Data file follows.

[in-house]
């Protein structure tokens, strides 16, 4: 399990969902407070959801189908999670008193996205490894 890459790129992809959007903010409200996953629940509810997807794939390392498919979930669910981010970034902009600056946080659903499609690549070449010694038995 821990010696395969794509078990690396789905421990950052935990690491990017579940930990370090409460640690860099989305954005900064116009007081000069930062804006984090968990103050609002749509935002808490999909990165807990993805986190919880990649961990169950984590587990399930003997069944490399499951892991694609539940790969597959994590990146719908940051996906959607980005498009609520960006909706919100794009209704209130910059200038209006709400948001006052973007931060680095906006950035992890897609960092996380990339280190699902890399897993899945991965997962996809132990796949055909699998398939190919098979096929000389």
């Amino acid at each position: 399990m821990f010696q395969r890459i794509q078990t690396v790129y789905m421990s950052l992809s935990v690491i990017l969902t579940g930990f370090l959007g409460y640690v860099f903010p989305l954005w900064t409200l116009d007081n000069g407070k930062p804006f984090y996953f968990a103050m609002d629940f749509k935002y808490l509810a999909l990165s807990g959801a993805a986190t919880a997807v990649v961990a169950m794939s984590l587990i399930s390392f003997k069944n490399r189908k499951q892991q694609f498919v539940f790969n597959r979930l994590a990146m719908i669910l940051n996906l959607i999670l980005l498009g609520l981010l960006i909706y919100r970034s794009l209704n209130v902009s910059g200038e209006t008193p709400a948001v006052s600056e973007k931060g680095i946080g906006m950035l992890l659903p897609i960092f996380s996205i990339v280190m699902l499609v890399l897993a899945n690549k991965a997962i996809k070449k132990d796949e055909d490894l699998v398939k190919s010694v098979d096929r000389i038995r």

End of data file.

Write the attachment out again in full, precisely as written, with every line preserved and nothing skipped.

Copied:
[in-house]
């Protein structure tokens, strides 16, 4: 399990969902407070959801189908999670008193996205490894 890459790129992809959007903010409200996953629940509810997807794939390392498919979930669910981010970034902009600056946080659903499609690549070449010694038995 821990010696395969794509078990690396789905421990950052935990690491990017579940930990370090409460640690860099989305954005900064116009007081000069930062804006984090968990103050609002749509935002808490999909990165807990993805986190919880990649961990169950984590587990399930003997069944490399499951892991694609539940790969597959994590990146719908940051996906959607980005498009609520960006909706919100794009209704209130910059200038209006709400948001006052973007931060680095906006950035992890897609960092996380990339280190699902890399897993899945991965997962996809132990796949055909699998398939190919098979096929000389």
């Amino acid at each position: 399990m821990f010696q395969r890459i794509q078990t690396v790129y789905m421990s950052l992809s935990v690491i990017l969902t579940g930990f370090l959007g409460y640690v860099f903010p989305l954005w900064t409200l116009d007081n000069g407070k930062p804006f984090y996953f968990a103050m609002d629940f749509k935002y808490l509810a999909l990165s807990g959801a993805a986190t919880a997807v990649v961990a169950m794939s984590l587990i399930s390392f003997k069944n490399r189908k499951q892991q694609f498919v539940f790969n597959r979930l994590a990146m719908i669910l940051n996906l959607i999670l980005l498009g609520l981010l960006i909706y919100r970034s794009l209704n209130v902009s910059g200038e209006t008193p709400a948001v006052s600056e973007k931060g680095i946080g906006m950035l992890l659903p897609i960092f996380s996205i990339v280190m699902l499609v890399l897993a899945n690549k991965a997962i996809k070449k132990d796949e055909d490894l699998v398939k190919s010694v098979d096929r000389i038995r």